Bayesian Quantum Measurement of a Single-Cooper-Pair Qubit
An interesting and important question is what happens to a single-Cooper-pair qubit during the measurement of its state, for example, by a single-electron transistor. If the measurement is sufficiently fast (to neglect other evolutions) and complete (so that the result is unambiguous), then the answer to this question is given by the standard collapse postulate of “orthodox” quantum mechanics . However, this case is hardly realizable in practice. The reason is realistically weak coupling between the qubit and the detector and also finite noise of the detector (that requires some time before the signal-to-noise ratio becomes sufficiently large). In this case the measurement should be considered as a continuous process rather than instantaneous event and the simple collapse postulate cannot be applied. So, what happens to qubit state during such realistic measurement process? This question can be answered using recently developed Bayesian formalism  which essentially describes how the collapse process develops in time.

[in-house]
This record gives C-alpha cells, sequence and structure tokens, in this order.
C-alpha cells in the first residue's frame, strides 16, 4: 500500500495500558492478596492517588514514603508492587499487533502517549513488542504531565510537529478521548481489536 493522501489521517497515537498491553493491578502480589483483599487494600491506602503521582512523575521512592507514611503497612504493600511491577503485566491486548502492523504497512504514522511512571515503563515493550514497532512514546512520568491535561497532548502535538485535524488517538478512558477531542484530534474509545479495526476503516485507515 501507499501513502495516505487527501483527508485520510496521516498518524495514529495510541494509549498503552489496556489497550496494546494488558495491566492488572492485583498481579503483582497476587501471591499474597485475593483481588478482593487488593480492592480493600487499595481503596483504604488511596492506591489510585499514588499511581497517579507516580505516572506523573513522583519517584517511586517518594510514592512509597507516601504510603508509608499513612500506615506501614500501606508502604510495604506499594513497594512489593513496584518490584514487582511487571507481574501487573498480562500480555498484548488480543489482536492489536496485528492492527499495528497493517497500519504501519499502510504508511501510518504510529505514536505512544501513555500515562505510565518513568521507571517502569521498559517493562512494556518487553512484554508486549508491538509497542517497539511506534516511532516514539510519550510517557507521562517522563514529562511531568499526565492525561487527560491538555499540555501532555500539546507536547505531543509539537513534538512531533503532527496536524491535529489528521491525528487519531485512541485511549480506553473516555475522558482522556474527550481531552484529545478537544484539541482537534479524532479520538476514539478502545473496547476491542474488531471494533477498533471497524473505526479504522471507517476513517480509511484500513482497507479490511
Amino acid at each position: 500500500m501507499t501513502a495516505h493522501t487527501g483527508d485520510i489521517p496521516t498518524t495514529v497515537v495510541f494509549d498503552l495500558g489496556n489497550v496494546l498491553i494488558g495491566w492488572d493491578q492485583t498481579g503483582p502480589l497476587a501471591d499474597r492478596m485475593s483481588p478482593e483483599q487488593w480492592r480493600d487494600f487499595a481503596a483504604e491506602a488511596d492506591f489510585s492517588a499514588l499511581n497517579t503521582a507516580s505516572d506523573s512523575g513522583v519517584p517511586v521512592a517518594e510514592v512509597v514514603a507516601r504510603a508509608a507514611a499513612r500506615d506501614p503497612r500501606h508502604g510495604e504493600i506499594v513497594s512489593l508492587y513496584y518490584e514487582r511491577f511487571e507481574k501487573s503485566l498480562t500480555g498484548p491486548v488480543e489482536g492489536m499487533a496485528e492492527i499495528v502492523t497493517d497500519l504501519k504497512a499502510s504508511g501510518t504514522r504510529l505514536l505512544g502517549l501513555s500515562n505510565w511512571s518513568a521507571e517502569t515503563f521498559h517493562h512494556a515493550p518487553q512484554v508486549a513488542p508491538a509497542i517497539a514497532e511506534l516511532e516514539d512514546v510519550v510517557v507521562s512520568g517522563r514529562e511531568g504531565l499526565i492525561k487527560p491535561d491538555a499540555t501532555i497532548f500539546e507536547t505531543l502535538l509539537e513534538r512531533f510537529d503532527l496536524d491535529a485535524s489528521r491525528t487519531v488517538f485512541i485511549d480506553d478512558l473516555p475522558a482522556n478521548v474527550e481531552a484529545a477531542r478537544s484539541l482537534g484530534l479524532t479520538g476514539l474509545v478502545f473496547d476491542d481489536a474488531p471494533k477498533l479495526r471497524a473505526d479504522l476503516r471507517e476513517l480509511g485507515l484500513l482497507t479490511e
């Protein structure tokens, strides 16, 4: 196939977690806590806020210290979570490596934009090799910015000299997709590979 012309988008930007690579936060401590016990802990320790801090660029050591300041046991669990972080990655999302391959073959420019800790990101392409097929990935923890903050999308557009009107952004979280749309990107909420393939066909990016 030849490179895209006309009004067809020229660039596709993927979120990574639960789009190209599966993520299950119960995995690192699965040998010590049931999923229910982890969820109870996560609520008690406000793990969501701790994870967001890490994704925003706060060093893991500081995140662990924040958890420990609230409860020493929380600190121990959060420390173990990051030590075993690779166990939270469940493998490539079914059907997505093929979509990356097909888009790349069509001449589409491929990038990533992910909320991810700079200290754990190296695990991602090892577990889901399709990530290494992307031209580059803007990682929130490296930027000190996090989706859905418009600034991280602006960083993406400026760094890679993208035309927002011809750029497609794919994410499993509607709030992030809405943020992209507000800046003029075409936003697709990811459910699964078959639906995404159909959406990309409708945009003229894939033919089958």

Unable to display preview. Download preview PDF.